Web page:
Where you're free to be you
Why Visit Pennsylvania?
Who is Pennsylvania?
This kind of colony is one where the king granted full governing rights over some land to one or more proprietors. In this case, William Penn was the governing individual. The colony would then be run under a charter which the monarch would review.
Religion: Religious Tolerance
Pennsylvania did not have a specific "state religion". Penn created a colony based on religious tolerance, calling it a "Holy Experiment". This attracted religious sects who were persecuted; the largest population in Pennsylvania was the Quakers. These people were highly tolerant and were persecuted for not agreeing with the Puritan Church's strict ways. Their tolerance of other religions encouraged the immigration of other oppressed sects and increased the colony's overall diversity.
Colonial Government: Proprietor/Charter
The King signed a charter that named William Penn as the proprietor/governor of Pennsylvania. However, the colony was still under the protection of England's laws and was somewhat subject to England's government. Penn drew up the First Frame of Government that detailed his plans for the colony. He also created a General Assembly to amend the Frame, adopted humanitarian laws, and set in place a Quaker Province. From then on, the Assembly and the Quakers generally governed themselves.
Like the other middle colonies, Pennsylvania exported a lot of agricultural products, especially grain. Once ground in the many mills located on Pennsylvania's rivers, the flour was then sent to England. In addition, the fertile farmland of Pennsylvania allowed for grazing livestock to be raised and sold; for this reason, beef and pork were important food exports. Pennsylvania also engaged in other industries including lumber (which lead to paper and shipbuilding industries), fur, and iron ore, an important mineral found here.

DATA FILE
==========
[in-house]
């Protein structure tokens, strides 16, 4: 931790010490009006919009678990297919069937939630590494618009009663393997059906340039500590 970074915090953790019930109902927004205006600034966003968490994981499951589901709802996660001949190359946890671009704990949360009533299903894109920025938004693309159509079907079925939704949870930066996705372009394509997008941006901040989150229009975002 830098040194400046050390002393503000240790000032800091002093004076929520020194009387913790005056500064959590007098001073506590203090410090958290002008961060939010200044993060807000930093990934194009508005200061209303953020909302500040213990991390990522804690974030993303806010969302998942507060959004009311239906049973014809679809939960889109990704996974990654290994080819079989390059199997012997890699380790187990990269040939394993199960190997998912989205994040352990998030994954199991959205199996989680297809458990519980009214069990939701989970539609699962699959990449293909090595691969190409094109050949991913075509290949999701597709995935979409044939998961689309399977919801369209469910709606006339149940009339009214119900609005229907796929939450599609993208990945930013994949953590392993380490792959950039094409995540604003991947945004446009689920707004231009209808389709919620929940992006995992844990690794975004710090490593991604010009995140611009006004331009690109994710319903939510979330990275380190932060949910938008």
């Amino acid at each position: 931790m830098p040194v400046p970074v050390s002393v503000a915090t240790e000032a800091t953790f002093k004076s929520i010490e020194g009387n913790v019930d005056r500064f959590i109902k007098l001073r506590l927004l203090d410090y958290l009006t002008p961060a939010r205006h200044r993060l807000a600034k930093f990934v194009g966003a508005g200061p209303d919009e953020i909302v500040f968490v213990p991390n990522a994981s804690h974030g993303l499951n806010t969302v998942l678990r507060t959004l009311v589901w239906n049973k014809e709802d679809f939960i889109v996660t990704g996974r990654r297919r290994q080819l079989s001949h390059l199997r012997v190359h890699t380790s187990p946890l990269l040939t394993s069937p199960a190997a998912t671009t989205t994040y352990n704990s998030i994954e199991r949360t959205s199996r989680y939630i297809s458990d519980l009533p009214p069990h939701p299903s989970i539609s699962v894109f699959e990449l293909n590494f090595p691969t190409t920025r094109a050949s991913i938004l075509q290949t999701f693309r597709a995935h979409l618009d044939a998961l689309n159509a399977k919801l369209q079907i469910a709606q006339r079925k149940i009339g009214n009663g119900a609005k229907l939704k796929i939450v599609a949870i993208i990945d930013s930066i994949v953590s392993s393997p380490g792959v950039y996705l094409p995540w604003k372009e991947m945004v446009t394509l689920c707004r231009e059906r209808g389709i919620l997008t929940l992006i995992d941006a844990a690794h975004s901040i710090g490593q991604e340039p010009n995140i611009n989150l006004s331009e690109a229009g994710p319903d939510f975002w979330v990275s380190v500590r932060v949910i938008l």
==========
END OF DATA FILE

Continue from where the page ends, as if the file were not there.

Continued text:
1682: Penn arrives in Pennsylvania to lay out Philadelphia, create the original three counties, and establish the Assembly and law.
1684: The Congress names William Penn and his wife the third and fourth honorary citizens of the U.S.!
1701: Penn presents the Charter of Privileges which establishes total religious freedom and tolerance, cementing his desire for the colony to be a peaceful home for people of all religions. This is Pennsylvania's constitution until the Revolution.
1774-1775: The First and Second Continental Congress meet secretly in Philadelphia to discuss the British oppression and taxes. They seek to protest and begin the Revolution.
1776: The Declaration of Independence was signed in Philadelphia, Pennsylvania.
William Penn was the founder of Pennsylvania. King Charles II owed a large debt to Penn's father, and repaid that debt by granting Penn a tract of land in the New World, Pennsylvania. Penn created the colony and established its government and constitution. His own Quaker beliefs instilled the values of religious tolerance into his colony. In creating Pennsylvania, he succeeded in achieving his dream of a land with promise and hope for people of all religions.
Benjamin Franklin was born in 1706 and contributed much to not only Pennsylvania's development, but the entire colonies' development. He was a renowned published, scientist, inventor, and politician. He discovered lightning through his famous kite-and-key experiment, and also invented the lightning rod and battery. Furthermore, he played critical roles in the Revolution, participating in the Continental Congresses and aiding in the drafting of the Declaration of Independence.